US-China trade war seen to trim Philippines growth in 2020

US-China trade war seen to trim Philippines growth in 2020

MANILA, Philippines — The escalating trade war between the US and China may slash the Philippines’ gross domestic product (GDP) growth by 0.1 percentage point in 2020, according to the National Economic and Development Authority.

Citing the agency’s estimates, NEDA Undersecretary Rosemarie Edillon said the Philippine economy may not be significantly affected by the ongoing trade tensions between the US and China.

“Our simulation shows that we will not be that much affected by the US-China trade war. Our own calculation showed that GDP growth will be slower by 0.1 percentage point,” Edillon told reporters on the sidelines of a Senate finance committee hearing on the proposed 2020 budget.

“Still, we realized that if the trade spat becomes too protracted, then it would really substantially slow down global growth and that will have bigger repercussions for us,” she said.

Edillon said the estimated cut in GDP has taken into account the new batch of tariff hike imposed by Washington on some $300 billion worth of Chinese goods effective Sept. 1 and Dec. 15.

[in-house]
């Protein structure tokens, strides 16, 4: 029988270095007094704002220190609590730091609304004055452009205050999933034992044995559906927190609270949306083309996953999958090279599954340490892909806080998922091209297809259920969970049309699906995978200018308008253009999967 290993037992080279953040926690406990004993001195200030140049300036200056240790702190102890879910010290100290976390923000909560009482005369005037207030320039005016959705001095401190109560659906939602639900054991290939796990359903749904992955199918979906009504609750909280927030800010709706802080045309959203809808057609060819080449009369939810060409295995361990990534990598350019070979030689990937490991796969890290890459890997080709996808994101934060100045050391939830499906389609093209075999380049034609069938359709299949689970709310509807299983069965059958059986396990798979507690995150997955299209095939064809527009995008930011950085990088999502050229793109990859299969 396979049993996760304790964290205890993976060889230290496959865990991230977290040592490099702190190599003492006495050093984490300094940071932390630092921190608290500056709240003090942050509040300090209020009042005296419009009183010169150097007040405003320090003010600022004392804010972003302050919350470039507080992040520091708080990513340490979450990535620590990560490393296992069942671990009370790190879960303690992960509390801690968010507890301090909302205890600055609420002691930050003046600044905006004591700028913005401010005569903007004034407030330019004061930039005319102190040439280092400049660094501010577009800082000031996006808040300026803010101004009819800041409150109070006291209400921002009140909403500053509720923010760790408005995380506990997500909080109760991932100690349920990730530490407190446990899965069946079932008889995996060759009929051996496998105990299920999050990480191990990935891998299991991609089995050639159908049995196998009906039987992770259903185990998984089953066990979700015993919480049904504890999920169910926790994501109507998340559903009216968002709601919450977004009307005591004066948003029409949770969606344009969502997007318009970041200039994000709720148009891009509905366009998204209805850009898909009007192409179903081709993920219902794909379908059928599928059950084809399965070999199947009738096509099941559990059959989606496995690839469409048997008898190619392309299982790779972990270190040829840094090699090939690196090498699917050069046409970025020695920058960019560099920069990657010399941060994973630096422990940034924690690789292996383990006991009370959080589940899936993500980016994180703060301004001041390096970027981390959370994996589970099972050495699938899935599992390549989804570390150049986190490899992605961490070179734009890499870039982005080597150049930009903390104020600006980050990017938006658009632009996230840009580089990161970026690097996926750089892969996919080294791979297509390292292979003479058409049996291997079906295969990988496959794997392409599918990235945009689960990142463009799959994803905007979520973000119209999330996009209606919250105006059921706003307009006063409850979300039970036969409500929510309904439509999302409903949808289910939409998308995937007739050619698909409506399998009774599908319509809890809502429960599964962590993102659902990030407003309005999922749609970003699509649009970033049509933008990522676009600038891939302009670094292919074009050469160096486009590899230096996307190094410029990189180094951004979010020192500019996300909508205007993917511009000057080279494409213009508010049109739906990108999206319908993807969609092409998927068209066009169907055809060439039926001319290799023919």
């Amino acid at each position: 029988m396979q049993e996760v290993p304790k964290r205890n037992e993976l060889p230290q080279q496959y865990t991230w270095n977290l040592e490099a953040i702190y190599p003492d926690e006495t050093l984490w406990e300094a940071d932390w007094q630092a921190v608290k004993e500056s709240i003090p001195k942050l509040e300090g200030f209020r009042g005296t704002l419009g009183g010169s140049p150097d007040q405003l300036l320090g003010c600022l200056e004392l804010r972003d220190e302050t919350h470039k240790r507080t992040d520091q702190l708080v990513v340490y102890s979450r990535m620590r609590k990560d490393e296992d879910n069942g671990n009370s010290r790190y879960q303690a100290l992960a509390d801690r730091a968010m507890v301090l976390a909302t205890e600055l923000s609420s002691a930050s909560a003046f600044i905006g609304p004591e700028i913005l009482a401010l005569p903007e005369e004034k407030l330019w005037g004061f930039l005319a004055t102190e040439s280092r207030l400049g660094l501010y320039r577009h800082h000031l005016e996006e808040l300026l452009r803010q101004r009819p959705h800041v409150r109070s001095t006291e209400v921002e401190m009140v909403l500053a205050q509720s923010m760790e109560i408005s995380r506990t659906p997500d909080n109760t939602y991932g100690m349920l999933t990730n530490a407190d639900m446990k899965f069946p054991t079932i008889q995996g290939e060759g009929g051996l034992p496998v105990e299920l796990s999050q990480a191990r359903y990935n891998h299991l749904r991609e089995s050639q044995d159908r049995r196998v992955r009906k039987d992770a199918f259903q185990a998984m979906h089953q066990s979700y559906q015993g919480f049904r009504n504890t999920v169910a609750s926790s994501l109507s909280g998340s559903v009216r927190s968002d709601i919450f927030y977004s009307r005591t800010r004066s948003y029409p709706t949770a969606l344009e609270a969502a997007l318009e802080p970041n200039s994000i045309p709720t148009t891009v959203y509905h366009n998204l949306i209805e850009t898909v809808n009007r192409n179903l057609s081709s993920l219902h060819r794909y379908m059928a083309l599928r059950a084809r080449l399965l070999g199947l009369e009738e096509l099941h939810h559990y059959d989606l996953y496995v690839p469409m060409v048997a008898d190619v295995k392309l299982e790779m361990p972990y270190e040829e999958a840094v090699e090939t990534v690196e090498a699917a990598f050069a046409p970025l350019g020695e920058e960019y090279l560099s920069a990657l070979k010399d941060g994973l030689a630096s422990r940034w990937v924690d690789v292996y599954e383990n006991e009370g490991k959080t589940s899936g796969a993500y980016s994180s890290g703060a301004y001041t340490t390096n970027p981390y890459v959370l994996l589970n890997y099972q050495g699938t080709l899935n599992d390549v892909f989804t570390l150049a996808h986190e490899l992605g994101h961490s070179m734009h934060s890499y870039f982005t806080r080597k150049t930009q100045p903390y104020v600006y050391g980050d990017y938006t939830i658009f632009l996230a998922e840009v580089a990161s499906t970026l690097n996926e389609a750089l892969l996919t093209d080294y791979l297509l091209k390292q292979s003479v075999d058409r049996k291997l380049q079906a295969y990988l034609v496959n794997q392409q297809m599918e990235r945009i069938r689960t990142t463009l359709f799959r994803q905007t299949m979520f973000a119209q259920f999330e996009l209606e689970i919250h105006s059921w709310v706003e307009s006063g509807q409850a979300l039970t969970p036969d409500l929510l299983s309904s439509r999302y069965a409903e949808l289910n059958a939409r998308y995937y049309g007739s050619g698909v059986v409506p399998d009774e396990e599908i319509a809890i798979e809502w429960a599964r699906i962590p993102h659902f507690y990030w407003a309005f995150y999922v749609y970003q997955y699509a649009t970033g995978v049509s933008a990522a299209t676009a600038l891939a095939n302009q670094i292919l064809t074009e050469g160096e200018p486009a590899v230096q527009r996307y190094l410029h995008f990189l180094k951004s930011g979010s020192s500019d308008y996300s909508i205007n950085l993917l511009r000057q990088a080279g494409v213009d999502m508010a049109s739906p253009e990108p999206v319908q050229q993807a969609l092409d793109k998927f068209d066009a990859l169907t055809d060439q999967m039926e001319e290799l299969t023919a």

According to the NEDA official, the country’s manufacturing sector would likely be the most affected by the worsening trade tensions as it is linked to the export sector.

Still, Edillon said the Philippines has an advantage as the economy is domestically driven.

“So we really need to continue boosting domestic demand, at the same time, we are building up competitiveness,” Edillon said.

Edillon said the government should also maintain efforts to make the country more attractive for companies who are looking to relocate amid the trade war.

“It’s really about attracting more locators, many of them are looking for other bases for their manufacturing. So it’s good if they consider the Philippines, but for that we need to be very competitive and that’s why we’re really pushing for many amendments, many reforms,” she said.

Economic managers have earlier flagged the US-China trade war as one of the downside risks for the country’s economic growth.